Hadassah Director-General Prof. Zeev Rotstein has called on Defense Minister Benny Gantz to allow Israelis who participated in the trial of the Israeli coronavirus vaccine to receive a green passport.
"I address you first and foremost as a proud Israeli, who has contributed and continues to contribute to the country, who at the moment feels deprived and ostracized in a way that shames my country," Rotstein said in a letter sent to Gantz on Tuesday. "I do not want to elaborate on the feeling I may have next week when I accompany my wife to a concert, and I will have to stay outside – and/or I will return with her from abroad and I will navigate to a [coronavirus] hotel and she will be exempt from isolation."
Israel’s vaccine candidate, Brilife, was developed by the Israel Institute of Biological Research, which operates under the Defense Ministry. Phase I of the trial was completed in late November 2020. Some 80 volunteers between the ages of 18 and 55 were inoculated at Hadassah-University Medical Center in Jerusalem and Sheba Medical Center in Tel Hashomer. No significant side effects were reported.
Rotstein, who received the Israeli vaccine, called for Gantz to work immediately to fix the issue and allow vaccine testers to receive the passport, "because if the situation is not rectified immediately, even as early as this week before the economy opens on Sunday, not only will we lose the whole issue of volunteering in the country, but it will also indirectly end dawning of the blue-and-white vaccine development and production project that the prime minister is currently promoting."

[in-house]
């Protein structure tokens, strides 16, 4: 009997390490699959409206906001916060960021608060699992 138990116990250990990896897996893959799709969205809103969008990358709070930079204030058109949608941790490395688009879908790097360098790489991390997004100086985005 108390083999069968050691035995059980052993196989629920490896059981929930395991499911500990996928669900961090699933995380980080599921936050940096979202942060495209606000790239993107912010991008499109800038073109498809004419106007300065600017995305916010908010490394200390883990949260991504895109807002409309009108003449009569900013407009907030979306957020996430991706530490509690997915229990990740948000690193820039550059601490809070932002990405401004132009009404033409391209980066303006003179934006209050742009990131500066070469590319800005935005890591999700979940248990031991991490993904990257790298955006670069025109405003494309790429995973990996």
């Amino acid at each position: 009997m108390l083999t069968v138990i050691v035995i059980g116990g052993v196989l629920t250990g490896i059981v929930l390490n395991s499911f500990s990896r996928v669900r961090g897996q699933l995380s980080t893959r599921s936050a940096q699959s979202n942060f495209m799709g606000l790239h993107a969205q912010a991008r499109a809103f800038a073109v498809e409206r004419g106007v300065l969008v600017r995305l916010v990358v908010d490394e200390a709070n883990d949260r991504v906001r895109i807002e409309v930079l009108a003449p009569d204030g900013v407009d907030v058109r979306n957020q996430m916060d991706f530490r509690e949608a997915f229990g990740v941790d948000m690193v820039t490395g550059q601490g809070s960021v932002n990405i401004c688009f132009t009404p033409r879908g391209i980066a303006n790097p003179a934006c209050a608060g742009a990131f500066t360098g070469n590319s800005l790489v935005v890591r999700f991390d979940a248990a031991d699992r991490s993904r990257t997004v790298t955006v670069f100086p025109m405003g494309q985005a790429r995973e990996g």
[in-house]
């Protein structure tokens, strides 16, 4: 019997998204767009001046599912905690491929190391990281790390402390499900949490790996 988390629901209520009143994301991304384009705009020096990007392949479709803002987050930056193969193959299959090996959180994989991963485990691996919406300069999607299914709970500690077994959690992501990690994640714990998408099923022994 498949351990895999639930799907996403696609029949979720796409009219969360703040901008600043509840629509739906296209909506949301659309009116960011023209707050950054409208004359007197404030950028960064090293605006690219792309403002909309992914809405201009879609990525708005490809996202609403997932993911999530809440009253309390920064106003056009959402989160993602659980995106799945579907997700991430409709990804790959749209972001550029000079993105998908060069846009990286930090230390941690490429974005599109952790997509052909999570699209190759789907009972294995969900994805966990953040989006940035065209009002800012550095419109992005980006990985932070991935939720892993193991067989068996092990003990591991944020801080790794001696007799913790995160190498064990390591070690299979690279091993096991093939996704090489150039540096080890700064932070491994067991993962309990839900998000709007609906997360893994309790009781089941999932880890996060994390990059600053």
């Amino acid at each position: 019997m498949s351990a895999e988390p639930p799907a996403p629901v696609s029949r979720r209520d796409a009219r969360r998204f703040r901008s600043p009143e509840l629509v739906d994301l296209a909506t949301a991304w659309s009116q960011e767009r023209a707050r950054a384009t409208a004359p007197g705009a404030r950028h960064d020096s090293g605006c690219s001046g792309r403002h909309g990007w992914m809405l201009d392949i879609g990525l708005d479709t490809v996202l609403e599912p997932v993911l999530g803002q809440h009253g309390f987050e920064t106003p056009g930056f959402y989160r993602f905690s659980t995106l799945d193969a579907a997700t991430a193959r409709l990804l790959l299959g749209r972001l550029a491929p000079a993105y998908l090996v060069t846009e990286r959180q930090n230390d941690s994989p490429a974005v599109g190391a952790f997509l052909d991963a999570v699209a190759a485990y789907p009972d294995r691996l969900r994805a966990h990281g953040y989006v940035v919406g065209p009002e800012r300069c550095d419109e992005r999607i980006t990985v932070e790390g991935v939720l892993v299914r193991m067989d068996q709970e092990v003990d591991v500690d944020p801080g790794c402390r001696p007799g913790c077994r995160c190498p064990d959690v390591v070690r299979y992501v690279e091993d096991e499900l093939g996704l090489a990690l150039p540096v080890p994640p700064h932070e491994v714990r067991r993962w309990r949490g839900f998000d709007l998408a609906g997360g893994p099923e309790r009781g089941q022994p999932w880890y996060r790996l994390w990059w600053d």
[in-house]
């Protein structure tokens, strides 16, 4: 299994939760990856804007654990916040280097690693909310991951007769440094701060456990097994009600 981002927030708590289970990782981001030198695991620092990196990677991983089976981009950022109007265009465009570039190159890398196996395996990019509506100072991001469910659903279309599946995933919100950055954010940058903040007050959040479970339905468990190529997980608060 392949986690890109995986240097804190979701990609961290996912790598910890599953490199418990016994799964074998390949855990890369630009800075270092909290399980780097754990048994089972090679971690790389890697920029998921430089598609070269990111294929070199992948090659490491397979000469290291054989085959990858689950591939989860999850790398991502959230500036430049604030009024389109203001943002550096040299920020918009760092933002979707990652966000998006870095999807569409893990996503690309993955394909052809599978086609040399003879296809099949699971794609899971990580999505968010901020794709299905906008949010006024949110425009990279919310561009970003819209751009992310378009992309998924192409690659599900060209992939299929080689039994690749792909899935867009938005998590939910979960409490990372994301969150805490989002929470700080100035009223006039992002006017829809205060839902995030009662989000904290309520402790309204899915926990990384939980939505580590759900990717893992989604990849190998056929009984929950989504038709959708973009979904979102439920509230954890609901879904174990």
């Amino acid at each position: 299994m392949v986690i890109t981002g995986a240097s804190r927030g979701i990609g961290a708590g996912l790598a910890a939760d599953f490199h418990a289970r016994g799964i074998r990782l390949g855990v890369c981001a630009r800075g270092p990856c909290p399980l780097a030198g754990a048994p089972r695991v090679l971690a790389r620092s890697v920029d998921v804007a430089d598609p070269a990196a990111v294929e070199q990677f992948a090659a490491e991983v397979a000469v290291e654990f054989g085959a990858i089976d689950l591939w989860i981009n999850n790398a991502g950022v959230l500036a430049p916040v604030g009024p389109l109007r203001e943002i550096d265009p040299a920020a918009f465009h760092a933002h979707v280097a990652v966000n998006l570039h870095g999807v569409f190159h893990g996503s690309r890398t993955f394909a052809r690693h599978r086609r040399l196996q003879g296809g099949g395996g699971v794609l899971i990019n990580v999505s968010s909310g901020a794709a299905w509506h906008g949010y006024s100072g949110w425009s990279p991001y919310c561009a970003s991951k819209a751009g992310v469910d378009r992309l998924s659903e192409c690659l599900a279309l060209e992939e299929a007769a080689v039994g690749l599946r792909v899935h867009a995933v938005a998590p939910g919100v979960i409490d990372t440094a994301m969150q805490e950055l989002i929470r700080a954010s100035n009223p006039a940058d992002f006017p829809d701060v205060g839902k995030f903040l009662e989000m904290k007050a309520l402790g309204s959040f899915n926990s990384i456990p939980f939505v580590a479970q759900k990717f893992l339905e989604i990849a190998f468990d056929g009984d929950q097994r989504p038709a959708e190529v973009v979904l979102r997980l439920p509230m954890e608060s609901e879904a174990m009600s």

A green passport is required to enter certain places and to participate in certain activities. Only people who have been vaccinated or have recovered from coronavirus are eligible for one.
Registered gyms, theaters, hotels, concerts and synagogues are currently operating with the passport; starting on Sunday, restaurants, cafes, event halls, conferences and attractions will be able to operate with the passport as well.
The clinical trial of the Israeli coronavirus vaccine is nearing the end of its Phase II trial, Rotstein said in the letter.
Some 350 potential volunteers have registered for Phase II of the trial which will include 1,000 healthy volunteers aged 18 and over, as well as senior citizens. The aim of this phase is to complete vaccine safety precautions, determine effective dosages and further determine the vaccine’s effectiveness.
If the Phase II trial is successful, it will enable the launch of a large-scale Phase III trial to test the effectiveness of the vaccine with the participation of up to 30,000 volunteers in Israel and abroad. Phase III is the final one required to achieve approval for vaccination.
Maayan Jaffe-Hoffman contributed to this report.